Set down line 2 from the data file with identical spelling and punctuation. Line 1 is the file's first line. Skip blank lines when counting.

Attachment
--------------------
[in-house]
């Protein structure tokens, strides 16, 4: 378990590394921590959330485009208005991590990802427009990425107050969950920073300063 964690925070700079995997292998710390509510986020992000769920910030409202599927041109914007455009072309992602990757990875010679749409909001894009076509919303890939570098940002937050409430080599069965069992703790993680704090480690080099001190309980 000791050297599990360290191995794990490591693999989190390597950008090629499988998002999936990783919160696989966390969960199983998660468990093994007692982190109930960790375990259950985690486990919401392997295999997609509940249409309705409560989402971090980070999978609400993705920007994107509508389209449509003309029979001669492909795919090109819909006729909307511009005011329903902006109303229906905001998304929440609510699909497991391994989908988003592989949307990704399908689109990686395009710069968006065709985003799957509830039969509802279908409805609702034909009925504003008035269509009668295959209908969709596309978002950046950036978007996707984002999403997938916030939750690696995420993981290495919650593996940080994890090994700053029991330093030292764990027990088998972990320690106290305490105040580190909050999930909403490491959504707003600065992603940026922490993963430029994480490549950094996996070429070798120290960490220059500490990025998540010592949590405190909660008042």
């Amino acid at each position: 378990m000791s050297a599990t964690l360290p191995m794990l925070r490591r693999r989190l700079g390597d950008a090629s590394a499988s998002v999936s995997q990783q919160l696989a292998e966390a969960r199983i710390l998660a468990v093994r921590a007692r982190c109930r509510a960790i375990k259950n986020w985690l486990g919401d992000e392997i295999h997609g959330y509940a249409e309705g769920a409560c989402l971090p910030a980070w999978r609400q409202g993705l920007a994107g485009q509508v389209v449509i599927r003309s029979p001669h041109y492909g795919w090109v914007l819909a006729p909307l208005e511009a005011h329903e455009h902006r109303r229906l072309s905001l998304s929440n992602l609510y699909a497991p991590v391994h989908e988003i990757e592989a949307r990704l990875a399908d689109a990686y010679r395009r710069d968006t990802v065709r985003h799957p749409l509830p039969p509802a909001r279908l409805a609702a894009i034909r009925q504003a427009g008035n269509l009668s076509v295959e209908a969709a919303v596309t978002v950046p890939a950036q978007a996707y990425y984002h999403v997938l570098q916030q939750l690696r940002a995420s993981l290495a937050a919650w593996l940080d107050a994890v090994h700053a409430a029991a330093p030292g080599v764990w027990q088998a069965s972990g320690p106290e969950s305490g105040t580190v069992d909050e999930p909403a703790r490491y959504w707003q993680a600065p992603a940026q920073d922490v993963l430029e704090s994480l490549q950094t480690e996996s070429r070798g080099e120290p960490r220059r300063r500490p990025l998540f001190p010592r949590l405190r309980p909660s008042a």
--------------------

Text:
């Protein structure tokens, strides 16, 4: 378990590394921590959330485009208005991590990802427009990425107050969950920073300063 964690925070700079995997292998710390509510986020992000769920910030409202599927041109914007455009072309992602990757990875010679749409909001894009076509919303890939570098940002937050409430080599069965069992703790993680704090480690080099001190309980 000791050297599990360290191995794990490591693999989190390597950008090629499988998002999936990783919160696989966390969960199983998660468990093994007692982190109930960790375990259950985690486990919401392997295999997609509940249409309705409560989402971090980070999978609400993705920007994107509508389209449509003309029979001669492909795919090109819909006729909307511009005011329903902006109303229906905001998304929440609510699909497991391994989908988003592989949307990704399908689109990686395009710069968006065709985003799957509830039969509802279908409805609702034909009925504003008035269509009668295959209908969709596309978002950046950036978007996707984002999403997938916030939750690696995420993981290495919650593996940080994890090994700053029991330093030292764990027990088998972990320690106290305490105040580190909050999930909403490491959504707003600065992603940026922490993963430029994480490549950094996996070429070798120290960490220059500490990025998540010592949590405190909660008042």